Realme Narzo 10A has barely average gaming performance.
The MediaTek Helio P65 in the Narzo 10A boosts performance for higher benchmark numbers.
Surprisingly good thermal performance even under load
The Narzo series is Realme’s dedicated segment for those who seek performance and a premium experience at affordable prices. The REALME NARZO 10A(₹ 8499 at flipkart) comes with the same promise; of good gaming performance and a premium experience, at a price point that is sub-10K. We’ve had the phone for a few days and we’ve been testing it to see whether the phone lives up to its promises. This article only looks at the performance aspect of the phone, while the other areas like camera performance will be discussed in the full review coming a little later. We also have a comparison of the Narzo 10 versus the Redmii Note 9 Pro that you can check out.
The REALME NARZO 10A is powered by the MediaTek Helio P65 chipset, which incorporates two Cortex-A75 cores operating up to 2GHz and six Cortex-A55 cores that can run at a peak clock speed of 1.7GHz. The phone comes with 3GB of RAM and 32GB of eMMC 5.1 storage, not the fastest in the business, but the standard for this price point. Let’s see how all this comes together and what kind of performance it delivers
The Narzo series is supposed to offer good gaming performance at incredibly low prices, so our first order of business was to test those claims. We used PUBG Mobile, CoD Mobile, Forza Street, Asphalt 9 and Subway Surfer as our test games, of which, we recorded detailed metrics for the shooters and Forza Street.
PUBG Mobile ran at 30 fps with a stability of 98 per cent and while these numbers may appear satisfactory enough, there is more to consider. During a battle royale match (during which these metrics were recorded) we also noted significant jank occurring frequently. Janks were prominent every time there was fast motion on the screen, like zooming in through a scope or quickly turning your vehicle to avoid enemy fire. While playable, it was not the best experience. The game was running on HD at Max-Frame rates setting.
Forza Street is the newest addition to our gaming suite and again, the game ran at a meagre 30fps, but the gaming experience was very choppy, bordering on “not enjoyable.” This could potentially be due to the fact that Forza Street is relatively new for smartphones and that there may be significant optimizations that still need to be made on the game. Asphalt 9, on the other hand, ran fairly well, maintaining its 30fps frame rate and not having much stutter through the races.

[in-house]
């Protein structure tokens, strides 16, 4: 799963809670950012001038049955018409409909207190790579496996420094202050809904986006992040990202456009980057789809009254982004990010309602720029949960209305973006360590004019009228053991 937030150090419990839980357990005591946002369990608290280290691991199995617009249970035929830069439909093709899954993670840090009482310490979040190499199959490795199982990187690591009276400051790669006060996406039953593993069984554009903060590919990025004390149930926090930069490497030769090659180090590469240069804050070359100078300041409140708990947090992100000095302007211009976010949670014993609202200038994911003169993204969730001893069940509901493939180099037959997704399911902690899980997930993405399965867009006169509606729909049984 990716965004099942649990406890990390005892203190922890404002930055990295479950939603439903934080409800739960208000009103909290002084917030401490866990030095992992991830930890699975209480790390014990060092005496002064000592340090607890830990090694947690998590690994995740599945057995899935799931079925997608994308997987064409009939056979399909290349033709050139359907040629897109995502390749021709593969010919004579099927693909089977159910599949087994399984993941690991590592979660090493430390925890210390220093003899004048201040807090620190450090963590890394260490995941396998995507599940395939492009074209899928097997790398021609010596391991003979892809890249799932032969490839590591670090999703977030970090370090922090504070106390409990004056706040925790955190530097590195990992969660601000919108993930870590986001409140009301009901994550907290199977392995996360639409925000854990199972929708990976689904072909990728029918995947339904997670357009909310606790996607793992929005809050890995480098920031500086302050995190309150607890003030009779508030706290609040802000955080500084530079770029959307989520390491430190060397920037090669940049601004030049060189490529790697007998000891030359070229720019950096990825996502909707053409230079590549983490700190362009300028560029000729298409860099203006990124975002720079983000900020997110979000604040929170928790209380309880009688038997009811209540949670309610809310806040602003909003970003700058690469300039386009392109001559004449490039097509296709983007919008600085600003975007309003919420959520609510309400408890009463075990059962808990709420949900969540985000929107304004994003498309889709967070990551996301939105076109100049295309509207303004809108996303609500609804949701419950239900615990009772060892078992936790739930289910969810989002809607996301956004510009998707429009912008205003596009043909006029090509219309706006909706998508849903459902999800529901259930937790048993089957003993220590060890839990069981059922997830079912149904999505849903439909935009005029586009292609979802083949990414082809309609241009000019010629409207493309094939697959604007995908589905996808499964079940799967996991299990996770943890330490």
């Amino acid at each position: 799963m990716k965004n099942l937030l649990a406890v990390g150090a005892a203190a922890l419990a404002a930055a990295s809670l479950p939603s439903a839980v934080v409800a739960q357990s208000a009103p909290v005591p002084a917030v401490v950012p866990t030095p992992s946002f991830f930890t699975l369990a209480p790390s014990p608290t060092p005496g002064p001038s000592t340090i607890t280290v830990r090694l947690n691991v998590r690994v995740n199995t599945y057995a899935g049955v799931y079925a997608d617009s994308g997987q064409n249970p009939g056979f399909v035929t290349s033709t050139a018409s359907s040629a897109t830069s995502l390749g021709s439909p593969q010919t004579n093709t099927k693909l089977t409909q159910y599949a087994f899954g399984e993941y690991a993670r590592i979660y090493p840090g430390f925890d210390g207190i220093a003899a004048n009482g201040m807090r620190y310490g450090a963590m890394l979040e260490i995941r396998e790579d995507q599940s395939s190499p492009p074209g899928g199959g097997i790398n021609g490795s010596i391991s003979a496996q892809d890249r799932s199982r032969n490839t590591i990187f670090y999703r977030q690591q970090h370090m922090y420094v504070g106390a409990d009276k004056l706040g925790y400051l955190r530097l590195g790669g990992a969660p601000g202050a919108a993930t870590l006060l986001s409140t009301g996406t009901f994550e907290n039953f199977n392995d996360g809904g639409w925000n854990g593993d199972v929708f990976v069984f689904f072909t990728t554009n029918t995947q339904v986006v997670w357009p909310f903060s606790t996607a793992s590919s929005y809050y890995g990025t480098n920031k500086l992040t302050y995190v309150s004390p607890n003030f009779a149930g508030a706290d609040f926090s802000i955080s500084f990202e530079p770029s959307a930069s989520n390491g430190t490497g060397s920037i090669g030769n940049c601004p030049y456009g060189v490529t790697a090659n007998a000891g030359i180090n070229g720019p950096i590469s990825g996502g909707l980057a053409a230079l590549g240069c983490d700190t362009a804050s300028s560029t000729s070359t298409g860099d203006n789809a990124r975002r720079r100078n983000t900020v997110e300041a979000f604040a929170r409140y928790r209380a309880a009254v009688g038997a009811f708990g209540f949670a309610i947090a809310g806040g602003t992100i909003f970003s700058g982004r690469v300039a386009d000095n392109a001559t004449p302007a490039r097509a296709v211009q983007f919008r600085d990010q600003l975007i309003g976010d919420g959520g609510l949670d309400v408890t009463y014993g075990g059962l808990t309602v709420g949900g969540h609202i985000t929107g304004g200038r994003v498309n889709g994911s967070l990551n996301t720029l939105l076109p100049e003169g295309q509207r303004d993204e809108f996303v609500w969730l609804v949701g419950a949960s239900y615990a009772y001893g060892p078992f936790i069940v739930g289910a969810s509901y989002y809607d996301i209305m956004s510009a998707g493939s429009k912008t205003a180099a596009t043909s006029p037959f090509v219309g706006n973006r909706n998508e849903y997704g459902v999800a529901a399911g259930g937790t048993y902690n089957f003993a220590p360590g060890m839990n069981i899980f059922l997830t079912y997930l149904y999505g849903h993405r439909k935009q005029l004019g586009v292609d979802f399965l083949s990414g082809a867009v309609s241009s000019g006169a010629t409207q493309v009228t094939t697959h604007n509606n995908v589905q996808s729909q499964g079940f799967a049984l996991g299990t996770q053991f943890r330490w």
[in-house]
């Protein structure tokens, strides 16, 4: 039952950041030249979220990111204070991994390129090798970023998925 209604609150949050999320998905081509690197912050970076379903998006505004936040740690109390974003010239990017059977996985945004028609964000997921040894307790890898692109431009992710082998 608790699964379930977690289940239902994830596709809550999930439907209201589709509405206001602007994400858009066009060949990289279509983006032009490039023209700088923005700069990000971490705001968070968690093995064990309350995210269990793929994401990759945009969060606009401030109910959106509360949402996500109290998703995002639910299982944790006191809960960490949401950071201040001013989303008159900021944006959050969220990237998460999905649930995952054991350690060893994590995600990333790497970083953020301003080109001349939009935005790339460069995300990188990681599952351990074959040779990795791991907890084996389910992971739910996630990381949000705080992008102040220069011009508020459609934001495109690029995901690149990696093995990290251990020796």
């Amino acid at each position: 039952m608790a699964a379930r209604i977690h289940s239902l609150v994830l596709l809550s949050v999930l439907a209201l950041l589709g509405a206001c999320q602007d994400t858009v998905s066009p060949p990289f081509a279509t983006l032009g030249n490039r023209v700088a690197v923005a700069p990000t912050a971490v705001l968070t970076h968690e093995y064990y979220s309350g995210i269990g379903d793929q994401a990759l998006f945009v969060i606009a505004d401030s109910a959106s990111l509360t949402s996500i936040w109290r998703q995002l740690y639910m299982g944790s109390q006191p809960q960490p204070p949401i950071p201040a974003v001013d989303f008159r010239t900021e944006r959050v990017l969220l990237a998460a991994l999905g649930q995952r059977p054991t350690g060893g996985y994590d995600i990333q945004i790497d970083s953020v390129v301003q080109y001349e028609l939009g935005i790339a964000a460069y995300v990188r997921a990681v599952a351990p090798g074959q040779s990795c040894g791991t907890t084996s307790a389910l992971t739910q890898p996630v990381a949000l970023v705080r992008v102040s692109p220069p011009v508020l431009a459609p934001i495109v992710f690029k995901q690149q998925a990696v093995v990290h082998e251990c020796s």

Call of Duty Mobile fared slightly better, which is to be expected since its multi-player matches have smaller maps and hence smaller draw distances. The game could only run on low graphics settings and ran at 58fps with 92 per cent stability. The gaming experience was periodically smooth, being adversely impacted by janks once again. At various points in the game, the number of jank jumps to 23-25, while the game is running at 58fps, causing notably choppy performance.
One consistent observation across all games and gaming experience was that load times are longer than usual. Now, this could be a subjective observation based on the fact that we use a lot of phones on a regular basis, most of them being higher-end devices.
The Narzo 10A using MediaTek SoC already makes us sceptical of the benchmark numbers, given the recent revelation of MediaTek chipsets cheating on benchmark numbers. We ran the usual suite of tests but also profiled the CPU while running 3DMark and Geekbench 5. While running Geekbench, all cores of the CPU were running at their highest clock speeds irrespective of the workload the SoC was being hit with. However, with 3DMark, the core states varied, indicating that the SoC may not be artificially boosting performance for higher 3DMark numbers. The benchmark numbers for the Narzo 10A are in the table below.
The Narzo 10A as a daily driver is a fairly reliable phone, as long as you’re not trying to be Speedy Gonzales with it. The phone will not be able to keep up with rapid app switching, especially if it is between a heavy photo editing app and Google Chrome, which already has North of a dozen tabs open. Stutters are most obvious during app switching, but other than that, most of the user interface and experience is smooth. Little things like letters showing up on screen while you’re typing them, or the notification shade coming down in one smooth gesture are redeeming qualities of the Narzo 10A. Given the phone only comes with 3GB of RAM and eMMC 5.1 storage, expecting lightning-fast responses would be unfair from a phone that’s priced this low.
During our entire testing process, we made sure to use the Narzo 10A in a non-air-conditioned environment. This was essential to get a good sense of the phone’s heat dissipation capabilities under normal conditions. During our gaming runs, the phone does heat up, but not enough to make holding it uncomfortable. The plastic back does a decent job of dissipating the heat while the phone was under load. Interestingly, our benchmark runs left the phone running cooler than we expected. Typically, the GFXBench tests tend to cause significant heating of most phones, but in the case of the Narzo 10A, it was only moderately warm. This is one aspect of the phone that we can safely say was impressive for us.
The Narzo 10A as a phone for playing light games is just fine. More demanding titles like PUBG Mobile and CoD Mobile must run at low settings so as to be playable. That’s more of a user experience thing and while the phone does deliver on adequate frame rates, the experience is just not butter smooth. Benchmark numbers, unfortunately, in the case of a MediaTek chipset are not 100 percent reliable.
|Release Date:||11 May 2020|
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